Between Chicago’s ban on foie gras and New York’s condemnation of trans fats, food policy has spent more time than usual in the news in the past year or so. These issues, however, pale in comparison to the Farm Bill that is currently being debated in the U.S. Congress. Although city folks like us are likely to dismiss anything to do with farms as irrelevant, the Farm Bill, as Michael Pollan recently pointed out in the New York Times Magazine, is actually about the way food is produced in the United States, not simply what happens to farmers. Mouthing Off has a great rundown of Farm Bill resources, but here are the key points from Pollan’s article.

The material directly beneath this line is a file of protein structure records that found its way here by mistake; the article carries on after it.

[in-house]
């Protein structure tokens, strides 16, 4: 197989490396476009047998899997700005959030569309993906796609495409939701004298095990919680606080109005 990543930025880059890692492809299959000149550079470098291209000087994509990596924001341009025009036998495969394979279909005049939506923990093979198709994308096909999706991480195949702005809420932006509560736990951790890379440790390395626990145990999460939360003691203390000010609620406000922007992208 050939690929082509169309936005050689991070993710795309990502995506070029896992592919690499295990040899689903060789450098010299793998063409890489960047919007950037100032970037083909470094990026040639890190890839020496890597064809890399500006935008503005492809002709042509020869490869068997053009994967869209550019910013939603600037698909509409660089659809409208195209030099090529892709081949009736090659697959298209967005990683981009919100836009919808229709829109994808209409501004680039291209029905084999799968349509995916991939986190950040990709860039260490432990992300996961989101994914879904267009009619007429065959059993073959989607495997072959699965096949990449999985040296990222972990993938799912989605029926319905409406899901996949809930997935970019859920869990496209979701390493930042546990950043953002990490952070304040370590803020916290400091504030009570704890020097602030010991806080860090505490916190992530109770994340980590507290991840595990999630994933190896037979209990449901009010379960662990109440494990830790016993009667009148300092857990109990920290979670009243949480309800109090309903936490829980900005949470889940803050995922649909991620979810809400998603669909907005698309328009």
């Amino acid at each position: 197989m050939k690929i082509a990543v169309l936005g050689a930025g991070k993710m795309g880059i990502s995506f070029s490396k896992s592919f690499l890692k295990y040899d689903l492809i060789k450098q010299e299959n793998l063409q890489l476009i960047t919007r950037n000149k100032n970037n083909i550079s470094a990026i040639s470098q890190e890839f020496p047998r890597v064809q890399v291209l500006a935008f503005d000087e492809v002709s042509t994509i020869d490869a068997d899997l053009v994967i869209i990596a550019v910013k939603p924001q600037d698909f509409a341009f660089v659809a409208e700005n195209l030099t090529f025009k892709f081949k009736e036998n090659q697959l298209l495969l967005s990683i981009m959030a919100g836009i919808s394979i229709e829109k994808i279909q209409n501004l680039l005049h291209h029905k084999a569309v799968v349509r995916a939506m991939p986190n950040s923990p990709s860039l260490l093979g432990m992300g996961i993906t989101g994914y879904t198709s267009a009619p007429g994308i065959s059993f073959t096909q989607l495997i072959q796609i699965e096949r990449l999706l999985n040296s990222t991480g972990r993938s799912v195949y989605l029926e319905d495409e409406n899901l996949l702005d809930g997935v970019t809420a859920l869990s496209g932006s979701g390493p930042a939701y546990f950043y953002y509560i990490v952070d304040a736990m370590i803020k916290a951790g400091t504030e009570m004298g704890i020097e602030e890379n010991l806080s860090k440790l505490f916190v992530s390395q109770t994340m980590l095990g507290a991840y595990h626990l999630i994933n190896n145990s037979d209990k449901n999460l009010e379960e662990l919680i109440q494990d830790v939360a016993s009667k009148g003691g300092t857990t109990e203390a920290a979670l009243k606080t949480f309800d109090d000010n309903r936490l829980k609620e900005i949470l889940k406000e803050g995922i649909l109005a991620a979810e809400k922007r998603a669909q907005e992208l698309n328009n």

•The Farm Bill, as it currently stands, does “almost nothing to support farmers growing fresh produce” and lends a much greater hand to those growing crops that can help produce processed foods (i.e. corn and soy).
•The Farm Bill decides what will be included in school lunches.
•The Farm Bill affects nearly half of America’s privately-owned land.
Clearly, this is an overwhelmingly important piece of legislation, even for those who tend toward apathy but love their food. We strongly urge you to visit the USDA’s site about the bill and let your legislators know what you think.
[Photo: St. Louis County]